We knew that it would soon be open season on our Medical Records. But this comes with a new twist courtesy of the DEA and local law enforcement. One could think a whole lot better time could be spent rounding up the big time mules bringing in drugs by the Millions of dollars across the border, but then we would have to secure the border and we can’t have that. I have posted before about the so-called “Administrative subpoenas.” Check out the link below. This is a dangerous turn being taken to to subvert the rule of law. Here we go:
Some disturbing news out of Texas, but it’s apparently not limited to the Lone Star State. It seems that the DEA has been investigating so-called “pill mills” to crack down on doctors getting a little too enthusiastic with their prescription pads. That’s a worthy issue to look into if it’s happening in large numbers but it comes with a built in problem. If these doctors are writing prescriptions, then by definition they must be writing them for patients. And if the DEA wants a peek at those patients’ confidential medical records they need to get a warrant.
Drug Enforcement Administration agents have been accessing personal medical files without a warrant, generating a backlash from doctors and privacy advocates who say the practice is intrusive and unconstitutional — and have taken the agency to court.
“It’s just not right,” Texas attorney Terri Moore said.
The controversial record searches are part of the government’s effort to crack down on illegal “pill mills” and prescription drug abuse. But they’ve set up a clash over privacy rights, and a legal battle is now playing out in the 5th and 9th Circuit appeals courts. Lower courts have issued conflicting rulings to date, with one backing the DEA and another demanding the agency get warrants if it wants to look at patient records.
There are two different techniques being employed by the DEA which are under examination here and they’re both bad. The first is the increasing use of administrative subpoenas to gain access to the patient records. You can read a full explanation of what an administrative subpoena is here, as well as restrictions on their use and what they are intended to capture. These are not the same as a search warrant. They’re generally used as more of an initial, background investigation of some larger, broad area of concern and can grab up records from businesses and agencies to gather information. They don’t seem to be intended to go into the personal files and papers of individuals absent probable cause, but that’s the net result of what’s going on here. Even if the feds are actually going after the doctor, they shouldn’t be accessing the health records of the patients. (And in cases like this, it’s the doctor who is the real problem, not the person getting a prescription.)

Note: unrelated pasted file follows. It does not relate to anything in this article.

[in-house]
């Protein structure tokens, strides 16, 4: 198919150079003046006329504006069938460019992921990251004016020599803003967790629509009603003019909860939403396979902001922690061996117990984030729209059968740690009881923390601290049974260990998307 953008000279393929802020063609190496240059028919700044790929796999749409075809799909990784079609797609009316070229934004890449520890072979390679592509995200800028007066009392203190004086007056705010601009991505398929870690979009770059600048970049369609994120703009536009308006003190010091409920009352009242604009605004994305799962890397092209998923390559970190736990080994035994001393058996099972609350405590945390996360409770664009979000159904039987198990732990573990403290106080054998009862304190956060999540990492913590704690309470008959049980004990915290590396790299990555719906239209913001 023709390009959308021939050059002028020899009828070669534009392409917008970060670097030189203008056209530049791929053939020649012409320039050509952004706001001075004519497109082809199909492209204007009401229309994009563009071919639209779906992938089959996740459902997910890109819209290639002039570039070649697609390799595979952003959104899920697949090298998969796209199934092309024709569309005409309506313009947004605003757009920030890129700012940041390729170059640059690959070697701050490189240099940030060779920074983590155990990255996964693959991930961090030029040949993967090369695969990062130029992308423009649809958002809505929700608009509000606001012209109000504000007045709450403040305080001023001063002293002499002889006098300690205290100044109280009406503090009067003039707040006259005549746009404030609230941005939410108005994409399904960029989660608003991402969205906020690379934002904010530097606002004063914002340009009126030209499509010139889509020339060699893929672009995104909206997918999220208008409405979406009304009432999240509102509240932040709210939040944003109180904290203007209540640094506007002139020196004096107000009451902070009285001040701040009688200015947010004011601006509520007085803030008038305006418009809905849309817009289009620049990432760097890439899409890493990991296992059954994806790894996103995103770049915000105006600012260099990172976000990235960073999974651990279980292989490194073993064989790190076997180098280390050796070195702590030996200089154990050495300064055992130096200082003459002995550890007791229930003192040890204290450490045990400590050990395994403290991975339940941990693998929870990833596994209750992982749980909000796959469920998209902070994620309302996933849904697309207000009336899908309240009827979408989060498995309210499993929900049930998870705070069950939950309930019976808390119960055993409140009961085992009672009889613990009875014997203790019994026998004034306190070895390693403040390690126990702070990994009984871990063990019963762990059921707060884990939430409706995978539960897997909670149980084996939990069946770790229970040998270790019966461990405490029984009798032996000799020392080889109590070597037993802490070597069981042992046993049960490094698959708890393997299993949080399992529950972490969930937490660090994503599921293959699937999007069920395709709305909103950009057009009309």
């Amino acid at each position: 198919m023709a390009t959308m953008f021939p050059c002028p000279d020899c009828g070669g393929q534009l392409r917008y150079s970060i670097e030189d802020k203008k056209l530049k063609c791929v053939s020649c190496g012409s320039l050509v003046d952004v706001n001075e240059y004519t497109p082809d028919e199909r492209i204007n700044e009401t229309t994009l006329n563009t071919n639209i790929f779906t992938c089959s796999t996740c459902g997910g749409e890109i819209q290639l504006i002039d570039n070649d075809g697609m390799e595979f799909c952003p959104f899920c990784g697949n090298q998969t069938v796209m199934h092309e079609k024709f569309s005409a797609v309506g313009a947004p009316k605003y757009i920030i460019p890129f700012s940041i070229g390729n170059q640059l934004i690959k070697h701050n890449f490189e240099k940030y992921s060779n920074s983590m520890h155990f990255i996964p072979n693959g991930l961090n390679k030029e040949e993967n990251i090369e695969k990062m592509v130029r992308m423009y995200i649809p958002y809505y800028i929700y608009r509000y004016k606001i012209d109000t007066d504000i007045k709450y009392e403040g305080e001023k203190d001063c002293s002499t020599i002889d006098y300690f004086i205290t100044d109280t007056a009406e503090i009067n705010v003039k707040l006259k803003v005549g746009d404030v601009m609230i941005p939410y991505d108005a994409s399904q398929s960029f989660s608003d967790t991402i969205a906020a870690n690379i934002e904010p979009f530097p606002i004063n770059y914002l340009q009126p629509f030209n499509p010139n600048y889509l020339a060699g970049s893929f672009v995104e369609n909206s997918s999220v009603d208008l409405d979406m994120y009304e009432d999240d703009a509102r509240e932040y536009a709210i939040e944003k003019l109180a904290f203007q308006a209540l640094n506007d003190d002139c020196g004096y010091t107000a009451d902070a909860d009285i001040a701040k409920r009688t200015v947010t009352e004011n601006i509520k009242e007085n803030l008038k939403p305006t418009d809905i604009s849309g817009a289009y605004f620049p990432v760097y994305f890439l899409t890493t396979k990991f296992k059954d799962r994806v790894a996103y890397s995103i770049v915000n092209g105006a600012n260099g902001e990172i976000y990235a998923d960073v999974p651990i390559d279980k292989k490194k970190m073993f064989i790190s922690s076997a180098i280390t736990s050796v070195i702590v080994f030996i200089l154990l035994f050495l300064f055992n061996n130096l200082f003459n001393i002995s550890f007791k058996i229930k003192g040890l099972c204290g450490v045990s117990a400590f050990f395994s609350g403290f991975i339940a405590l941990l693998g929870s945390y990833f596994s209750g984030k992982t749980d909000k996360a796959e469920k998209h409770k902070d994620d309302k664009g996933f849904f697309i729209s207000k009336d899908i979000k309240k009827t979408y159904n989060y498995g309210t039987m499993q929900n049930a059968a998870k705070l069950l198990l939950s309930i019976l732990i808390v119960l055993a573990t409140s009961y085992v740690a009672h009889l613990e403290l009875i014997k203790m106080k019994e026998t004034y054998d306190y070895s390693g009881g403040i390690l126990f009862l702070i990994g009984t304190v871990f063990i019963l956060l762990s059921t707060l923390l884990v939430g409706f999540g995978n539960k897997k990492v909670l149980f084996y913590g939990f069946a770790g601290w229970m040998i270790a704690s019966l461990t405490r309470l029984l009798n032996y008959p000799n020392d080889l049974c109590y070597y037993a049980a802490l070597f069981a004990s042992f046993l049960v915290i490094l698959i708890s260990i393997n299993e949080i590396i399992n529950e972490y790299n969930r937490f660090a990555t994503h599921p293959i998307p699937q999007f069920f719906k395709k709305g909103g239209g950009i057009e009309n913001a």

Even worse than that is the allegation that the DEA is sometimes skipping even the fig leaf of a subpoena.
Further, critics say the agency has “tricked” doctors into handing over documents by showing up with state medical board officials for searches and not identifying themselves, in turn giving the impression they’re with the board.
Mari Robinson, executive director of the Texas Medical Board, did not deny in a 2014 congressional hearing that the DEA did this on numerous occasions. She said the board often conducts joint investigations with the DEA, and “what they [DEA] do is up to them.”
Full story over at Hot Air
Early post: DEA seeks presciption records without warrants
The American Civil Liberties Union is seeking to block the Drug Enforcement Administration from obtaining prescription records without a warrant in Oregon.
The state of Oregon filed suit against the DEA last year after the agency sought to access the Oregon Prescription Drug Monitoring Program (PDMP), a database of prescription records for certain drugs. The ACLU and its Oregon affiliate hope to join the lawsuit on behalf of patients and doctors.
In seeking to join the lawsuit on Saturday, the ACLU said the DEA’s actions violated the Fourth Amendment of the U.S. Constitution. The group argued that patients and physicians in Oregon have a “reasonable expectations of privacy in their prescription records,” and were protected from unreasonable searches.